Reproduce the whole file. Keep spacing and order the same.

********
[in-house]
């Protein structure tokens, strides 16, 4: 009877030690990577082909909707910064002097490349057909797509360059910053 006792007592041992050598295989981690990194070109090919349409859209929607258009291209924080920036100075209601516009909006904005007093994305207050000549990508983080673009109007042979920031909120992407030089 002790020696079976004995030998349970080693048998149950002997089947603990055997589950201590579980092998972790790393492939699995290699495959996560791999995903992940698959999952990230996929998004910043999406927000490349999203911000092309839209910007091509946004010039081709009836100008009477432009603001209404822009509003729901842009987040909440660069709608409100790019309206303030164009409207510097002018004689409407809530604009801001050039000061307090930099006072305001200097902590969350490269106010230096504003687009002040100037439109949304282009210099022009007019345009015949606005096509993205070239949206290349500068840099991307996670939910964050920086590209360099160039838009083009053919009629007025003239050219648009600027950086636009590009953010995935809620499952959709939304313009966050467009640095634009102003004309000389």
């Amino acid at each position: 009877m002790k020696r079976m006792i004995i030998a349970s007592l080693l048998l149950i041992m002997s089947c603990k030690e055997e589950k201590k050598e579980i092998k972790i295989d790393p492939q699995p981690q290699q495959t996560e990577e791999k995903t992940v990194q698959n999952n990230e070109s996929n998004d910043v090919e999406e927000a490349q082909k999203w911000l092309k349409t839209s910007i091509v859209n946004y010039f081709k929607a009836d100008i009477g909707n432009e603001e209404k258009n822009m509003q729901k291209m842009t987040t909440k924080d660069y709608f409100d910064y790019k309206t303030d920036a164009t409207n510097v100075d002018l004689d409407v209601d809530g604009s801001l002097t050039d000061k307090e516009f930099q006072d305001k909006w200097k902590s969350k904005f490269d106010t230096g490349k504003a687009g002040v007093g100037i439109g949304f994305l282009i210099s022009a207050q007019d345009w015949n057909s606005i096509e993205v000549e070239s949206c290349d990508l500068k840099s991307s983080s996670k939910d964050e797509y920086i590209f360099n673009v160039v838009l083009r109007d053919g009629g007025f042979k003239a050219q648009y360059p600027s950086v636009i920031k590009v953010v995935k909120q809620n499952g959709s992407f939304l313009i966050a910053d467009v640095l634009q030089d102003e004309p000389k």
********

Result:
[in-house]
């Protein structure tokens, strides 16, 4: 009877030690990577082909909707910064002097490349057909797509360059910053 006792007592041992050598295989981690990194070109090919349409859209929607258009291209924080920036100075209601516009909006904005007093994305207050000549990508983080673009109007042979920031909120992407030089 002790020696079976004995030998349970080693048998149950002997089947603990055997589950201590579980092998972790790393492939699995290699495959996560791999995903992940698959999952990230996929998004910043999406927000490349999203911000092309839209910007091509946004010039081709009836100008009477432009603001209404822009509003729901842009987040909440660069709608409100790019309206303030164009409207510097002018004689409407809530604009801001050039000061307090930099006072305001200097902590969350490269106010230096504003687009002040100037439109949304282009210099022009007019345009015949606005096509993205070239949206290349500068840099991307996670939910964050920086590209360099160039838009083009053919009629007025003239050219648009600027950086636009590009953010995935809620499952959709939304313009966050467009640095634009102003004309000389």
């Amino acid at each position: 009877m002790k020696r079976m006792i004995i030998a349970s007592l080693l048998l149950i041992m002997s089947c603990k030690e055997e589950k201590k050598e579980i092998k972790i295989d790393p492939q699995p981690q290699q495959t996560e990577e791999k995903t992940v990194q698959n999952n990230e070109s996929n998004d910043v090919e999406e927000a490349q082909k999203w911000l092309k349409t839209s910007i091509v859209n946004y010039f081709k929607a009836d100008i009477g909707n432009e603001e209404k258009n822009m509003q729901k291209m842009t987040t909440k924080d660069y709608f409100d910064y790019k309206t303030d920036a164009t409207n510097v100075d002018l004689d409407v209601d809530g604009s801001l002097t050039d000061k307090e516009f930099q006072d305001k909006w200097k902590s969350k904005f490269d106010t230096g490349k504003a687009g002040v007093g100037i439109g949304f994305l282009i210099s022009a207050q007019d345009w015949n057909s606005i096509e993205v000549e070239s949206c290349d990508l500068k840099s991307s983080s996670k939910d964050e797509y920086i590209f360099n673009v160039v838009l083009r109007d053919g009629g007025f042979k003239a050219q648009y360059p600027s950086v636009i920031k590009v953010v995935k909120q809620n499952g959709s992407f939304l313009i966050a910053d467009v640095l634009q030089d102003e004309p000389k």